i)         We also set out the usual methods by which brokers get paid, and by whom, and how much, and the common misperception(s) about where brokers’ duties and loyalties lie. 
c)        Broker Duties
i)         Three primary duties
(1)     Loyalty, disclosure, and confidentiality
(a)      Disclosure and confidentiality are in mortal conflict
(b)     When buyer reps both the buyer and seller: obvious problems
(i)       Can come up either by agreement or in function in the course of facilitating a transaction
(c)      Listing broker: sellers agent
(d)     Seller’s broker: not quite clear, as they deal directly with prospective buyers; BUT, general rule is they are also seller’s agent
ii)       Problem 2B / “Brandi and Sarah’s Problem”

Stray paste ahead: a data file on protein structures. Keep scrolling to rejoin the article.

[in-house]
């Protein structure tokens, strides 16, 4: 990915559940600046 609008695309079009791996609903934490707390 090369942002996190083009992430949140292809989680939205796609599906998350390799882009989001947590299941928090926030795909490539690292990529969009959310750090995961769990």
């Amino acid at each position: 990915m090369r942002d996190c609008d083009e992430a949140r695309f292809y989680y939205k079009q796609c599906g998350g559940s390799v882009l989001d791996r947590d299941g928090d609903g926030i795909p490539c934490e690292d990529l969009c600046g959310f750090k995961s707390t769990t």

(1)     Broker works for seller; gets a B who will only offer under S’s asking price; Broker should Just ask the seller to see what the seller wants; she is S’s agent after all
iii)      Wolk v. Paino
(1)     Buyer waiving a right to inspect is on them, not the broker
iv)      Holmes v. Summer  
(1)     Broker liability here for not telling purchaser that a house was 400K under water and the buyer would be stuck with that debt
(2)     Partially a product of housing market in California in the 2000s
(3)     Broker has to disclose because if broker doesn’t, who will?
(a)      May extend to other situations where broker is the only one who knows of the defect that may have to disclose it
d)       Broker Commissions: when are they earned
i)         Majority Rule: Ready, willing, and able buyer
(1)     So, once a customer is produce by the broker and accepted by the seller, the commission is earned, whether or not the sale is actually consummated
(2)     Why have this rule: so many unknowns and risks in real estate transactions, brokers do all they are supposed to do by providing a ready willing and able buyer; anything that causes the deal to fall through after this is beyond the brokers control and, therefore, the broker should not be penalized
(3)     Modern trend: toward the minority rule